Book Review: No Shame (Anne Cassidy)

* I have been given a copy of this book in exchange for an honest review *

Publisher: Hot Key Books

Pages: 192

Release Date: September 21st 2017

Summary (from Goodreads):

Stacey Woods has been raped and now she has to go through a different ordeal – the court trial. But nothing in life it seems is black and white and life is not always fair or just. Suddenly it seems that she may not be believed and that the man who attacked her may be found not guilty . . . if so Stacey will need to find a way to rebuild her life again . . .

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Book Review: No Virgin (Anne Cassidy)

* I have been given a copy of this book in exchange for an honest review *

Publisher: Hot Key Books

Pages: 192

Release Date: November 3rd 2016

Summary (from Goodreads):

My name is Stacey Woods and I was raped.

Stacey is the victim of a terrible sexual attack. She does not feel able to go to the police, or talk about it to anybody other than her best friend, Patrice. Patrice, outraged, when she cannot persuade her to go to the police, encourages Stacey to write everything down. This is Stacey’s story.


I loved Looking for JJ and Finding Jennifer Jones by Anne Cassidy so I was excited to read something else from her.

This is a bit of an odd book. Straight away, Stacey tells us what happened to her: she was raped. We see a glimpse of the aftermath, before she goes back to the beginning and tells her story. Her best friend has told her to write it down, starting at the beginning and leaving nothing out. And it does read more like an account than a story at times: maybe a little cold, maybe a little simple, which might not be to everyone’s tastes, but I found it very effective.

This was a very short read but I felt connected to Stacey and really rooted for her as she struggled to come to terms with what had happened to her. The worst thing about it for me, but also the most accurate, was the way she blamed herself for it. She’s had sex before, she went back to a house with a basic stranger, she tried to initiate sec with him the night before: all these things she feels work towards her being to blame in some way for what happened to her. She’s afraid of what others will think if they know all the details. She’s ashamed.

This is such a common narrative in abuse in real life, and it’s so sad to read. It shouldn’t have to be said, but if you are raped or abused, you are not to blame, no matter what you were wearing or what you drank or how many people you’ve had sex with before. This book really hammered home the point for me. As Stacey tells her story, it doesn’t make me think she was asking for it or deserved it because she got herself into a silly situation. I only felt sympathy. The idea that no one would believe her, an average girl with divorced parents a teen-mother sister over some rich and well connected boy really angered me too.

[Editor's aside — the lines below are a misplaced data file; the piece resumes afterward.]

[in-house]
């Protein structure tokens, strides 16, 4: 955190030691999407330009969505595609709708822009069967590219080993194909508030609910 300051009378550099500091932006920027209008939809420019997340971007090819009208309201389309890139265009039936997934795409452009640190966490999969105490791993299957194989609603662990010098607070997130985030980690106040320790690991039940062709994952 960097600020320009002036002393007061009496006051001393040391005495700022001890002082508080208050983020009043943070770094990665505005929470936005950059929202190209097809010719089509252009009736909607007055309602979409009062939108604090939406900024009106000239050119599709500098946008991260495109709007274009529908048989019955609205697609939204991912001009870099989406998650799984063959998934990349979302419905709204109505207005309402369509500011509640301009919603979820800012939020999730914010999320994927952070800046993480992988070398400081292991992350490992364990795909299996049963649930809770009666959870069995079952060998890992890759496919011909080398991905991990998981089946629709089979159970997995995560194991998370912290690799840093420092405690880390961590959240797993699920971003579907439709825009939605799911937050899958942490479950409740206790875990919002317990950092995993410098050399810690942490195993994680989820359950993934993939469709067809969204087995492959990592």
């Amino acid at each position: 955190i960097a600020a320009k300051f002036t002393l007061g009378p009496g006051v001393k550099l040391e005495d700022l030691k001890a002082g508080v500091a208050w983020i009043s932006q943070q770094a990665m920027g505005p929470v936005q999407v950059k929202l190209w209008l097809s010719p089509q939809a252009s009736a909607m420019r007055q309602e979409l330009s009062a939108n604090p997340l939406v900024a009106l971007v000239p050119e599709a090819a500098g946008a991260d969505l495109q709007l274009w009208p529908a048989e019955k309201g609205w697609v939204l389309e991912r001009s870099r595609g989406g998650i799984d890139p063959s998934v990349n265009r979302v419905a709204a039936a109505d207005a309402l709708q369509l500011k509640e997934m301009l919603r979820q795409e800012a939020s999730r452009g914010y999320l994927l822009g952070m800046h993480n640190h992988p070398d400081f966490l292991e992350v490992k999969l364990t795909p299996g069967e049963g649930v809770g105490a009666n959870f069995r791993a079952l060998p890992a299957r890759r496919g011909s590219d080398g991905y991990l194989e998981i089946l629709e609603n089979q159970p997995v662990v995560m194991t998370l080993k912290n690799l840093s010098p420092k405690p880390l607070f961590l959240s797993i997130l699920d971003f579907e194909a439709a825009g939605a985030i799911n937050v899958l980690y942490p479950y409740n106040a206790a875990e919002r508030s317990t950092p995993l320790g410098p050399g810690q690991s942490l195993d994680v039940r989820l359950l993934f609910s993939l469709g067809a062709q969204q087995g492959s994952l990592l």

Cassidy really gets into the mindset of the victim in this book. Although it doesn’t have as big an impact as other books might (Asking For It by Louise O’Neill springs to mind) it still gets under your skin and takes an unflinching look at rape victims and blame culture. It’s an important read, and I’d recommend you pick it up.


Book Review: Asking For It (Louise O’Neill)

Publisher: Quercus

Pages: 384

Release Date: September 3rd 2015

Summary (from Goodreads):

It’s the beginning of the summer in a small town in Ireland. Emma O’Donovan is eighteen years old, beautiful, happy, confident. One night, there’s a party. Everyone is there. All eyes are on Emma.

The next morning, she wakes on the front porch of her house. She can’t remember what happened, she doesn’t know how she got there. She doesn’t know why she’s in pain. But everyone else does.

Photographs taken at the party show, in explicit detail, what happened to Emma that night. But sometimes people don’t want to believe what is right in front of them, especially when the truth concerns the town’s heroes…


Anyone who’s been round my blog a bit will know I’m a fan of Louise O’Neill. I fell in love with her first book, Only Ever Yours when I read it earlier this year, so much so that’s I’ve started buying it as a gift for everyone I know. I also did a post recently about books I was desperate to read, and this was easily top of the pile.

After reading the post, in which I gave away one of the books I really wanted to read instead of buying it for myself, my lovely partner decided to buy me two of the books from the post, Asking For It being one of them. I read it immediately, half on the way to work and half on the way home. And then I sat in the train station and felt like I wanted to cry.